BILLINGS — Alleging widespread voting machine errors and other Election Day problems, Republican Sandy Welch requested a manual vote recount Monday in the race she narrowly lost for Montana schools superintendent.
Official results had Democrat Denise Juneau leading Welch by 2,231 votes out of more than 468,000 cast in the Nov. 6 election.
An elections expert said Monday that slim margin is likely too large for Welch to overcome.
But Welch, a Martin City education consultant, said voting glitches in Lewis and Clark, Yellowstone, Beaverhead, Missoula and other counties were widespread enough that she can make up the difference and prevail on a recount.
“There were some pretty significant problems,” she said. “We are aware of instances where there were significant errors made in counting ballots and this is the best process to confirm this.”
She said those issues compelled her to apply for the recount through state District Court in Flathead County rather than through the Secretary of State’s office as had been expected.
Welch added that there was no evidence of fraud or other foul play: “It just seems more along the lines of error, and it’s because of the number of different errors that we think they can accumulate to make this a win for us,” she said.
But elections expert Rob Richie said Monday that Welch will be fighting long odds in her bid to become Montana’s next superintendent of public instruction.
Richie, with the Maryland-based election research and reform group FairVote, said he analyzed 18 statewide recounts in the U.S. over the past decade. Those recounts on average shifted the vote less than .03 percent, or by just a few hundred votes, he said.
By contrast, Welch lost by .48 percent. That’s more than 17 times the average shift found by FairVote.
Richie said “it would be extraordinarily unlikely” for a recount to change the outcome.
“There’s been no statewide recount that’s resulted in a margin that’s remotely near this margin,” he said. “Unless there’s fraud — a real distortion from someone cheating — it probably won’t be there.”
A spokeswoman for Juneau said Monday the Democrat’s campaign was organizing poll watchers to oversee the recount at the county level and make sure the process goes smoothly.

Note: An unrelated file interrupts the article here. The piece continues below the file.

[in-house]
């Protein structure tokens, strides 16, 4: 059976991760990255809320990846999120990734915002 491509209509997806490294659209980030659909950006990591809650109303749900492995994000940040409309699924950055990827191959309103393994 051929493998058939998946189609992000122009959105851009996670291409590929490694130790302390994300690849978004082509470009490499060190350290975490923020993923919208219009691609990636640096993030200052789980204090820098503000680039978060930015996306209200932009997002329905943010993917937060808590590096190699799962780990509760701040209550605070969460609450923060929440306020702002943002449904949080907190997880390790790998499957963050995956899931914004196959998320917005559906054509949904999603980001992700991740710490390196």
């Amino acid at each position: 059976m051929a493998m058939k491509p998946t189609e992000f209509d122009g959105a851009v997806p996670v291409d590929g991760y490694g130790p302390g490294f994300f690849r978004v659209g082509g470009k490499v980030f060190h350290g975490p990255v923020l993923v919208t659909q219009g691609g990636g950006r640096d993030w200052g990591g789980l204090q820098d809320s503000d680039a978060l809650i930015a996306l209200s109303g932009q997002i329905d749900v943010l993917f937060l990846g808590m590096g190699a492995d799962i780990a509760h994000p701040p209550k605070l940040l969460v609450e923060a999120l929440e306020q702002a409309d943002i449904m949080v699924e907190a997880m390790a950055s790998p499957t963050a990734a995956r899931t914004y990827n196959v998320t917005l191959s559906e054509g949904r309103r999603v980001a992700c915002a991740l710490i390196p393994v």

State District judge Stewart Stadler scheduled a Friday hearing in Kalispell to determine the sufficiency of Welch’s application. Montana law gives candidates the right to request a recount if their margin of victory is one-half of 1 percent or less.
The recount had been tentatively scheduled to begin Tuesday, said Terri McCoy, a spokeswoman for Secretary of State Linda McCulloch. The timing now will depend on what action Stadler takes.
Welch’s campaign had previously said she hopes to make up ground on Juneau in counties such as Yellowstone, where a surge of last-minute voters led to long lines and problems with election machines meant it took four days to tally the vote.
Monday’s recount application included additional allegations that some votes in Missoula County may have been counted twice and that Lewis and Clark’s election was marred by election software errors.
Welch claimed election judges in Fergus, Beaverhead, Missoula and Silver Bow counties modified ballots with markers or stickers to correct voter errors and so that scanning machines could read them. And she said Glacier and Cascade counties gave some voters invalid ballots.
McCoy declined comment on Welch’s claims of voting problems, saying she first would have to see documentation of the alleged errors.
Richie said voting machine errors typically don’t discriminate between candidates, meaning any votes Welch might have lost would have been cancelled out by lost votes for Juneau.
He added that regardless of the outcome, the recount could serve a public service, by either confirming the integrity of Montana’s election system or revealing its flaws.
Under state law, Welch will have to post a bond to cover the costs for Montana’s 56 counties to review the almost half-million ballots that were cast in statewide races.
The recount will cost the counties an estimated $115,000. Adding in attorney fees and other expenses, Welch said the total cost to her campaign would top $200,000.
The Secretary of State’s office previously said those costs were not reimbursable even if the outcome were reversed. By going through the courts, Welch now has a chance to reclaim the recount costs if she prevails, she said.
The Republican National Committee has committed to picking up $100,000 of that amount and private donors are being asked to cover the remainder, she said.
The RNC did not immediately respond to a request for comment.
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